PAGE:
# Wavelength Intensity of emitted e/m radiation 6000K 2000K 1500K 1000K VIBGYOR Wien’s Displacement Law for black body radiation peak wavelength  1 / Temp.

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wavelength Intensity of emitted e/m radiation 6000K 2000K 1500K 1000K VIBGYOR Wien’s Displacement Law for black body radiation peak wavelength  1 / Temp (wavelength of maximum intensity)

Wein’s law max. T = constant (Wein’s constant) Where Wein’s constant = 0.0029 m K (metres Kelvin) (not milli Kelvins !) Use it to estimate the surface temp of a star if we approximate the star to being a black body E.g. peak wavelength of the sun is 490 nm  effective surface temp of … 5920K

Stefan’s law E =  T 4 Total energy radiated by a black body - in unit time - per unit surface area - is proportional to the fourth power of the absolute temperature of the body Where E is the energy radiated per second per square metre of surface T is the Temp of the black body  is Stephan’s constant = 5.67 x 10 -8 W m -2 K -4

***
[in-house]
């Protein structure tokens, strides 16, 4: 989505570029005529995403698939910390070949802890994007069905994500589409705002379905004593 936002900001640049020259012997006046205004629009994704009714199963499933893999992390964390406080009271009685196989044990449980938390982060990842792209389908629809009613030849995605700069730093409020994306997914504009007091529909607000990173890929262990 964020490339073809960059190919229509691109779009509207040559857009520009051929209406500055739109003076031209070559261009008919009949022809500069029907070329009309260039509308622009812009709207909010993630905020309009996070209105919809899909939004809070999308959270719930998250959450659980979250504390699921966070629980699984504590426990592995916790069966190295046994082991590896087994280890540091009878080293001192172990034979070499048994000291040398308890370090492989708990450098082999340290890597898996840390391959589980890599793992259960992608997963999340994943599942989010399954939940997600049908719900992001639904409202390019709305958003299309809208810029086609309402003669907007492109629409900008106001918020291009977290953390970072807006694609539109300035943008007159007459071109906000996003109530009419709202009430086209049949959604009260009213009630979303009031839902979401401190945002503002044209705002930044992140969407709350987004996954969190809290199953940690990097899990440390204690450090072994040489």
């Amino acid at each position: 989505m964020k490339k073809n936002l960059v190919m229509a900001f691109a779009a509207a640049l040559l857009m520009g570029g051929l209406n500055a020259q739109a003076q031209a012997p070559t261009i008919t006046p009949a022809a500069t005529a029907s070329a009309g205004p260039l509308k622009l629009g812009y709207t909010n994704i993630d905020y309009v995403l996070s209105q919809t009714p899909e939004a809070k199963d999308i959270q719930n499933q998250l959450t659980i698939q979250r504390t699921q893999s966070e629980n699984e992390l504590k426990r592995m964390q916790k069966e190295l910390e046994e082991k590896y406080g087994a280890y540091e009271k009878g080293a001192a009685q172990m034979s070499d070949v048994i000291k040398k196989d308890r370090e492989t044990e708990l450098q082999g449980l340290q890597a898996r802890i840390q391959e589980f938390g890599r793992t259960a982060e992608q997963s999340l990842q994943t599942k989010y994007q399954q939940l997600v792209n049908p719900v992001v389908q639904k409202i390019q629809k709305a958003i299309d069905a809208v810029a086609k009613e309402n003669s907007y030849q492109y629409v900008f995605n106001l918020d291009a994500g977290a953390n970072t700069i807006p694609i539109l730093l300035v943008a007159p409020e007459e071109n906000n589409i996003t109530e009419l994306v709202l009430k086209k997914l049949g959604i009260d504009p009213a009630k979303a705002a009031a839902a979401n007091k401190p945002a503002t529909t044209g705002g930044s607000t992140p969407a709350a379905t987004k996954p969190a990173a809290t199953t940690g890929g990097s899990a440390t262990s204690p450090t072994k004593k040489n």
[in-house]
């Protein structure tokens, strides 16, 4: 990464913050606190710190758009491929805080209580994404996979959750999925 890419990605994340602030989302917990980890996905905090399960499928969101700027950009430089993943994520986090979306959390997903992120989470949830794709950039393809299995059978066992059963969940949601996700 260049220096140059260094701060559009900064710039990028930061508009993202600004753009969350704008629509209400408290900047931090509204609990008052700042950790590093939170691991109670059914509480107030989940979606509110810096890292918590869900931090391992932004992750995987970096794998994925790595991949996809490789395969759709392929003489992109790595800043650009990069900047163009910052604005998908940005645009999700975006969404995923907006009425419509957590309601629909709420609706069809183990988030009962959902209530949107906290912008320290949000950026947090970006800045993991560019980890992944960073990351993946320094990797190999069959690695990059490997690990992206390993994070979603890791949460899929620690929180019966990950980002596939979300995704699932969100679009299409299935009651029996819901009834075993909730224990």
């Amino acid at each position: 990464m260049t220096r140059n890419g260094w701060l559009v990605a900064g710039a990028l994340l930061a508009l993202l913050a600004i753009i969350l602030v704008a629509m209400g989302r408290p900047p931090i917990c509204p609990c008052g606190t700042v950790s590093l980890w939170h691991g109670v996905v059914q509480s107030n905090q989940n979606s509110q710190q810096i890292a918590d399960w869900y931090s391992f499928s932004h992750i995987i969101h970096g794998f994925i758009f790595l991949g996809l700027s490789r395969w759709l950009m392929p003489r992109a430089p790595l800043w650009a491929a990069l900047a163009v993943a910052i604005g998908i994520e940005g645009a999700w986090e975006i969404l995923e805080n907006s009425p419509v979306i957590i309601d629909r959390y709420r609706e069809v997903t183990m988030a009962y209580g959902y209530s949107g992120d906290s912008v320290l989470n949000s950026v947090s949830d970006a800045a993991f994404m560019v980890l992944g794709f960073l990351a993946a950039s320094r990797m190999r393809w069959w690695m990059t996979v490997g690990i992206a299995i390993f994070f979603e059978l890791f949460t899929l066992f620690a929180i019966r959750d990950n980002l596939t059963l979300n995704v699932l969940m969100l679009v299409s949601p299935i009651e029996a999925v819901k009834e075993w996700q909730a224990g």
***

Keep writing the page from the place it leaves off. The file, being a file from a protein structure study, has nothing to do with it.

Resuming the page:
Estimate the intensity of the radiation emitted per unit area from a star if it’s effective surface Temp is 6000K Estimate the energy emitted from a star if its peak wavelength is 600nm. Total power radiated Power output = E x surface area of star Surface area of a star = 4  R 2 Where R is the radius of the star Conclusion: a combination of Wein’s Law and Stephan’s Law can lead to an estimation of the temp of a star and it’s power output. This could allow us to estimate its absolute magnitude and using a rearrangement of m – M = 5 log (d/10) could lead to an estimation of its distance away from us in parsecs. Of course its power output depends not only on the temp of the star but also its size  radius and therefore surface area … more techniques are required …

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